The Grand Time

Tom's Journal

May 20 2007 - Day 5

View A Different Day

Today I started alone and paddled in beautiful weather for six miles through very flat water. It is obvious from the floating debris that the river is reaching the highest level it has for some time. The Blue River, also running very high, joined from the north and it appeared to double the size of the Colorado. A lone fox watched as I passed.

The serenity of the calm water, sounds of wildlife and smells of new growth gave way to the roar and mist of over two thousand cubic feet per second of water dropping precipitously in Gore Canyon. This is a popular place for expert kayakers when the river has a less than fourth of the water it has today; I can’t imagine a person alive (and who wants to stay that way) trying it at this level.

Consequently I carried my kayak about three miles to a point where it appeared the worst of the maelstrom had ended. It still was mostly white water, and I was doing fine until I rounded a bend and dropped into a hole created by two large boulders in the middle of the current. I stayed upright but had to fight hard to get free of the recirculating boils.

I don’t remember being so happy to see people fishing from the shore shortly downstream; it meant I was nearing Pumphouse, a recreation area frequented by campers, boaters and fishermen (and women).

Below Pumphouse the river mellowed considerably, although there were some rapids in a canyon known as Little Gore. On this stretch there were many rafts full of people enjoying the stunning scenery and fine weather.

At a place called Radium, which consists of a few buildings apparently built as a depot for the railroad that passes through, I once again met my family along with two friends from my High School days, Steve O’Dell and Steve Tautz. Steve O’Dell will turn fifty on Saturday so this meeting served as a commencement to the beginning of the start of a pre-party.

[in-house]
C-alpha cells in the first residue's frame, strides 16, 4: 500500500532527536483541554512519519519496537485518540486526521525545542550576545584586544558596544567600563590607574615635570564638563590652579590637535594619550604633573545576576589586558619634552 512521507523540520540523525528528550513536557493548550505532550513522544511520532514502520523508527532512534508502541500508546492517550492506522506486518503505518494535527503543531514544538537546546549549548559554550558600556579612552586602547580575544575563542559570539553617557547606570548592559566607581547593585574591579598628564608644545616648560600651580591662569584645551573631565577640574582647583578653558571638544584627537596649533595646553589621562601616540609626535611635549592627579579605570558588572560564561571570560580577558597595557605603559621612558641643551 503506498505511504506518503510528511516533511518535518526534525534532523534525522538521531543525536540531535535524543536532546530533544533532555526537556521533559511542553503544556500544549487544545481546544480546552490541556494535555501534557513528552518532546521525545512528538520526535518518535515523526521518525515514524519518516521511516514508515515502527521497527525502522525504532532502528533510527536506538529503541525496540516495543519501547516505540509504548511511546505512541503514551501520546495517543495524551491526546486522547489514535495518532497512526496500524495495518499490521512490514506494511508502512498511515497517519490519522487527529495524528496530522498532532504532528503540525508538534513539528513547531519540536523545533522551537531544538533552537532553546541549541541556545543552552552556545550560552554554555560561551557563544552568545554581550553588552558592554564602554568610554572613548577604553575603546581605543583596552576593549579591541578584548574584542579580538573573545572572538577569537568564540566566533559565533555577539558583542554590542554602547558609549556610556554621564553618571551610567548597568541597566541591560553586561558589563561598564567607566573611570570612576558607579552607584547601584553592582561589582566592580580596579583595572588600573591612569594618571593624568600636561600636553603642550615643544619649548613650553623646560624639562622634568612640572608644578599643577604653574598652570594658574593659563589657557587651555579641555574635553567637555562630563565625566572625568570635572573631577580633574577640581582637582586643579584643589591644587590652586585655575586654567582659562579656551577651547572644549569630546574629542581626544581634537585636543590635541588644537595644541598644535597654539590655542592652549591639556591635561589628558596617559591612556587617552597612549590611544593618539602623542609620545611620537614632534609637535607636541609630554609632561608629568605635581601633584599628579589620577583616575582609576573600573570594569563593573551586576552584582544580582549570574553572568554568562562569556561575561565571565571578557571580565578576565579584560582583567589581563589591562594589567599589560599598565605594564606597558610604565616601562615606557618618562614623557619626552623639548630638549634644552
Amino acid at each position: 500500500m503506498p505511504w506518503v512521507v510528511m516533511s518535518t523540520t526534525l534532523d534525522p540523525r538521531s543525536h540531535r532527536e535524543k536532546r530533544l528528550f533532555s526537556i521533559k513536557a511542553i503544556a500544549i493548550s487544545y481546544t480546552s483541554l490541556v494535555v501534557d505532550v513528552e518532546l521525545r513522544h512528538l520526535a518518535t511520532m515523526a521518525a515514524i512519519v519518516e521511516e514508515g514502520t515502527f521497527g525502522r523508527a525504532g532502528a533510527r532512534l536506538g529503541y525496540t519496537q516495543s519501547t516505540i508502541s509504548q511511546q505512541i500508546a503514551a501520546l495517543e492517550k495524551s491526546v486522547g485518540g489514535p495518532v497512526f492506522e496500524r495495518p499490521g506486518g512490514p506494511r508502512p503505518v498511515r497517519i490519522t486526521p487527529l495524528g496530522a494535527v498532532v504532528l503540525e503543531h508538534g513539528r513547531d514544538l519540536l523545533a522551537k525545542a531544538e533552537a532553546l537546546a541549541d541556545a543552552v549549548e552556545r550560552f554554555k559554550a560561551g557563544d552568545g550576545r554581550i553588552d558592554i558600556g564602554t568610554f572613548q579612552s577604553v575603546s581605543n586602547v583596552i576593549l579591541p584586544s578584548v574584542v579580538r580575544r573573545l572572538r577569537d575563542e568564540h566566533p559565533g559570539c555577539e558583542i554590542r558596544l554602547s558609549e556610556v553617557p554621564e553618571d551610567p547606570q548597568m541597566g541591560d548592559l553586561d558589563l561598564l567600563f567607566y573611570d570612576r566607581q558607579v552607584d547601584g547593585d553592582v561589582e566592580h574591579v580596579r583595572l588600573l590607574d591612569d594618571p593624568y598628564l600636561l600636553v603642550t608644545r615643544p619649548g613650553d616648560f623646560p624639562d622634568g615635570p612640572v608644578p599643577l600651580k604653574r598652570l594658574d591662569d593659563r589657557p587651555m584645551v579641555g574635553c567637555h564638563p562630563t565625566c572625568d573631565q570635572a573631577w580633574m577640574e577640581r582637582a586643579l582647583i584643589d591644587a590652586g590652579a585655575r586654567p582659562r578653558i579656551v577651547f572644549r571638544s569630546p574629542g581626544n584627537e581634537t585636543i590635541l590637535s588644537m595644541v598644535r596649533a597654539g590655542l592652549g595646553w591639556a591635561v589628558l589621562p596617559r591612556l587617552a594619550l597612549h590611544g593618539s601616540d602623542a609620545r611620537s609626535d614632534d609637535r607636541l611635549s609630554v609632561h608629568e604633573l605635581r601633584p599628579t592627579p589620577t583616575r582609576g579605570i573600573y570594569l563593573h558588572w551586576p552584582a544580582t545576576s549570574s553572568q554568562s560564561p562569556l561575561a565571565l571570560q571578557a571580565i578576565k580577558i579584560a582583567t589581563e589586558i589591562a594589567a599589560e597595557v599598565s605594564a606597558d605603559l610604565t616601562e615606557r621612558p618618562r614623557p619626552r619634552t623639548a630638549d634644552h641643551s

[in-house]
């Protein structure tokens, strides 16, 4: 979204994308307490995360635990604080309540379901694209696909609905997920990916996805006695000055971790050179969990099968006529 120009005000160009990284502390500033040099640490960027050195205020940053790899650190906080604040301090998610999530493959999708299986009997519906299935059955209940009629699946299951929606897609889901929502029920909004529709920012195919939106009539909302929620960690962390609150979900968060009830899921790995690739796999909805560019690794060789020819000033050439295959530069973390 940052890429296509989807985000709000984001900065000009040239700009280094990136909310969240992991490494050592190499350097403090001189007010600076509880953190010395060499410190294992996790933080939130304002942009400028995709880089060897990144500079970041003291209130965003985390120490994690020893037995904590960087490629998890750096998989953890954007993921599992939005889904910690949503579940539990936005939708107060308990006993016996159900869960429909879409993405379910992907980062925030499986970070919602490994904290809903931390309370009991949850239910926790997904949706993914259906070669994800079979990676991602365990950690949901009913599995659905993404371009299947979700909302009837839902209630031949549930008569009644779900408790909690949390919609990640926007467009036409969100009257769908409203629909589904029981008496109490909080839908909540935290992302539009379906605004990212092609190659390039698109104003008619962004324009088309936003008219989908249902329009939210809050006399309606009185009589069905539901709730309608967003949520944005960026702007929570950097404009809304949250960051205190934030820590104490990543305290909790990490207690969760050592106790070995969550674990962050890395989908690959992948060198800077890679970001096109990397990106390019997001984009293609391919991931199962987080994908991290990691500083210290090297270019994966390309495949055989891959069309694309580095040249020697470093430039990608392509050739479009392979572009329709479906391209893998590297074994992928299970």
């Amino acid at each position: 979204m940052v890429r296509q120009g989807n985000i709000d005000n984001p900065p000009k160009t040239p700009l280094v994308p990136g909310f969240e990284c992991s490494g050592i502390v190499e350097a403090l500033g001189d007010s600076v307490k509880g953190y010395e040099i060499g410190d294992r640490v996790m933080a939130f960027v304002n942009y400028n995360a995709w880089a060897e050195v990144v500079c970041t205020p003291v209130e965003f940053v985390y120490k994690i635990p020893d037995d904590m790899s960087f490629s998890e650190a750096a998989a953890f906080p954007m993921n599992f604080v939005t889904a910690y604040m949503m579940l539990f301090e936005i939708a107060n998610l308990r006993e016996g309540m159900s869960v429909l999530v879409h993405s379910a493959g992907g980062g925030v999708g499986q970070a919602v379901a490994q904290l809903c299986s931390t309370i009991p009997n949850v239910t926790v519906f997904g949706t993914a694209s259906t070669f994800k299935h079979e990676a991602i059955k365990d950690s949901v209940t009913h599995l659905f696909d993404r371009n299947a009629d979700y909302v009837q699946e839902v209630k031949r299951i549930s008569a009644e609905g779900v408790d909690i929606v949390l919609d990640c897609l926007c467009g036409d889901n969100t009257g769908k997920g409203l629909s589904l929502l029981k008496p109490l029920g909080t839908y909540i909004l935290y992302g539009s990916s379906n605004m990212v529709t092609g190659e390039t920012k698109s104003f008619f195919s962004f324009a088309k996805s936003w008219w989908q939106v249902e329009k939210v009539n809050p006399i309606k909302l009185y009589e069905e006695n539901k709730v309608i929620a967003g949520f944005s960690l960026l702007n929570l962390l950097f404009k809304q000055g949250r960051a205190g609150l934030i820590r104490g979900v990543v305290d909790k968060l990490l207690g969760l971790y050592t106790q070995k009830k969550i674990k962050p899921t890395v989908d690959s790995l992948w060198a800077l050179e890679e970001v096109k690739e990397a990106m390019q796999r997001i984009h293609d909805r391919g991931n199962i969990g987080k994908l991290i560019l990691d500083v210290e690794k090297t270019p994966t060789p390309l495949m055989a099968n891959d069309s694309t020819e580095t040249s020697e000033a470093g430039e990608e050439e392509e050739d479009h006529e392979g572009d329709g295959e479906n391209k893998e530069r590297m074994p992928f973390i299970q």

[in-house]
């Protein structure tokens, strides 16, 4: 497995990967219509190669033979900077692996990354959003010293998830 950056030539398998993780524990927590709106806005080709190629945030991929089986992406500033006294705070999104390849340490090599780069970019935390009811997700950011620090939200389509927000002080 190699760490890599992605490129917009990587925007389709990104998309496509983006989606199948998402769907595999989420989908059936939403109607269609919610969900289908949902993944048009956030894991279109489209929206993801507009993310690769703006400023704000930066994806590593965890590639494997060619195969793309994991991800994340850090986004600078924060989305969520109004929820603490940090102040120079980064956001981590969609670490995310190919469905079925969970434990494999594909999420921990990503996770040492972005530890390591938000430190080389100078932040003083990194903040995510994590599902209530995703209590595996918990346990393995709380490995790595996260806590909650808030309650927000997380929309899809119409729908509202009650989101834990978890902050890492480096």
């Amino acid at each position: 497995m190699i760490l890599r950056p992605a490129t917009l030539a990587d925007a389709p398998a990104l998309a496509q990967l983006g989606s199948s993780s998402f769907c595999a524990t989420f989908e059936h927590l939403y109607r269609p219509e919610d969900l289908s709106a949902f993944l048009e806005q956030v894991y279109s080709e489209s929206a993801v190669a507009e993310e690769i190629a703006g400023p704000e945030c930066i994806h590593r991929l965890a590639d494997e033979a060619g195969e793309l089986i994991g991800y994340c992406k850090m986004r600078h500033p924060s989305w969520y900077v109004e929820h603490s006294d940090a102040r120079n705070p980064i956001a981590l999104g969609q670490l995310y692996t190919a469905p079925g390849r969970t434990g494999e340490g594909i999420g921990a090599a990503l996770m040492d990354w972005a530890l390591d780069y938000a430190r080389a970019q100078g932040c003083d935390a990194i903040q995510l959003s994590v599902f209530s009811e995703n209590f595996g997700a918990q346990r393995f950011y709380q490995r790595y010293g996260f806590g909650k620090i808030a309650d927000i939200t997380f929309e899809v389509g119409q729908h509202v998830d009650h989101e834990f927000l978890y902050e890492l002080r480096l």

With the skies threatening and a few drops of rain falling, we all boarded a sixteen-foot paddle raft and floated away. There was only one rapid, called Yarmony, necessary to stop and scout. We did fine through it and the weather cleared as we made our way through a series of smaller riffles and rapids to a place known as State Bridge at about 5 pm.

The day’s mileage was almost twenty five. I don’t know the exact elevation at State Bridge, but it must be around 6,700, bringing today’s descent to about 700, most of which occurred in Gore Canyon.

Since the Blue River passes through two major reservoirs, Lake Dillon and Green Mountain Reservoir, its water was warmer than the Colorado’s. This brought the water temperature up to 52 degrees, which still feels cold to me.

View A Different Day

Mile by Mile Photos

May 20 2007 - Day 5
Mile 76 through Mile 100

May 16 2007 - Day 1May 17 2007 - Day 2May 18 2007 - Day 3May 19 2007 - Day 4May 20 2007 - Day 5May 21 2007 - Day 6May 22 2007 - Day 7May 23 2007 - Day 8May 24 2007 - Day 9May 25 2007 - Day 10May 26 2007 - Day 11May 27, 2007 - Day 12May 28, 2007 - Day 13May 29, 2007 - Day 14May 30, 2007 - Day 15May 31, 2007 - Day 16June 1, 2007 - Day 17June 2 - 11, Day 18 - 27June 12, 2007 - Day 28June 13, 2007 - Day 29June 14, 2007 - Day 30June 15, 2007 - Day 31June 16, 2007 - Day 32June 17, 2007 - Day 33June 18, 2007 - Day 34June 19, 2007 - Day 35June 20, 2007 - Day 36June 21, 2007 - Day 37June 22, 2007 - Day 38June 23, 2007 - Day 39June 24, 2007 - Day 40June 25, 2007 - Day 41June 26, 2007 - Day 42June 27, 2007 - Day 43June 28, 2007 - Day 44June 29 2007 - Day 45June 30, 2007 - Day 46July 1 - 13, Day 47 - 58July 15, 2007 - Day 59
The last day; The river’s end